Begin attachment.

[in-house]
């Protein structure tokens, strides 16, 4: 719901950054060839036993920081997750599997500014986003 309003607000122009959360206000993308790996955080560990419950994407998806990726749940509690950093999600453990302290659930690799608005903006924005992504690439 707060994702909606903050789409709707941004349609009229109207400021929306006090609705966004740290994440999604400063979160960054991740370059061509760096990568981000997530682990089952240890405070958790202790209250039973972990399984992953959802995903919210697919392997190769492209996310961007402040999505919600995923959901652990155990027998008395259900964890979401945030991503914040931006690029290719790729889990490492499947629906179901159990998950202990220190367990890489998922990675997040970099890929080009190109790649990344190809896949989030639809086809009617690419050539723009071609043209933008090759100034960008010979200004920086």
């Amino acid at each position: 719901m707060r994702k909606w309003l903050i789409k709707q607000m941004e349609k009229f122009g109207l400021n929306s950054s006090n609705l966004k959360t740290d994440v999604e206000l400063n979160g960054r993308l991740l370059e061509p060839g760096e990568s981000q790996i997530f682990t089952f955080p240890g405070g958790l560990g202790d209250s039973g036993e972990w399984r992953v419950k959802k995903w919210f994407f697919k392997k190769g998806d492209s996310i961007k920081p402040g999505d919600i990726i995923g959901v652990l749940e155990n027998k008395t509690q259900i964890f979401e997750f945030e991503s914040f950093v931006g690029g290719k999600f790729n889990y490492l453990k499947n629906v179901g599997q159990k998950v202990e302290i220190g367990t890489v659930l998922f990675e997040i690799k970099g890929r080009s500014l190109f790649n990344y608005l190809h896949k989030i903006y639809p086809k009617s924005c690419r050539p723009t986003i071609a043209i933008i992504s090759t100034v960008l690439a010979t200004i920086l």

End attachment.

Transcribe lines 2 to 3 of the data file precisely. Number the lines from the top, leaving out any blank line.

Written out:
């Protein structure tokens, strides 16, 4: 719901950054060839036993920081997750599997500014986003 309003607000122009959360206000993308790996955080560990419950994407998806990726749940509690950093999600453990302290659930690799608005903006924005992504690439 707060994702909606903050789409709707941004349609009229109207400021929306006090609705966004740290994440999604400063979160960054991740370059061509760096990568981000997530682990089952240890405070958790202790209250039973972990399984992953959802995903919210697919392997190769492209996310961007402040999505919600995923959901652990155990027998008395259900964890979401945030991503914040931006690029290719790729889990490492499947629906179901159990998950202990220190367990890489998922990675997040970099890929080009190109790649990344190809896949989030639809086809009617690419050539723009071609043209933008090759100034960008010979200004920086």
């Amino acid at each position: 719901m707060r994702k909606w309003l903050i789409k709707q607000m941004e349609k009229f122009g109207l400021n929306s950054s006090n609705l966004k959360t740290d994440v999604e206000l400063n979160g960054r993308l991740l370059e061509p060839g760096e990568s981000q790996i997530f682990t089952f955080p240890g405070g958790l560990g202790d209250s039973g036993e972990w399984r992953v419950k959802k995903w919210f994407f697919k392997k190769g998806d492209s996310i961007k920081p402040g999505d919600i990726i995923g959901v652990l749940e155990n027998k008395t509690q259900i964890f979401e997750f945030e991503s914040f950093v931006g690029g290719k999600f790729n889990y490492l453990k499947n629906v179901g599997q159990k998950v202990e302290i220190g367990t890489v659930l998922f990675e997040i690799k970099g890929r080009s500014l190109f790649n990344y608005l190809h896949k989030i903006y639809p086809k009617s924005c690419r050539p723009t986003i071609a043209i933008i992504s090759t100034v960008l690439a010979t200004i920086l």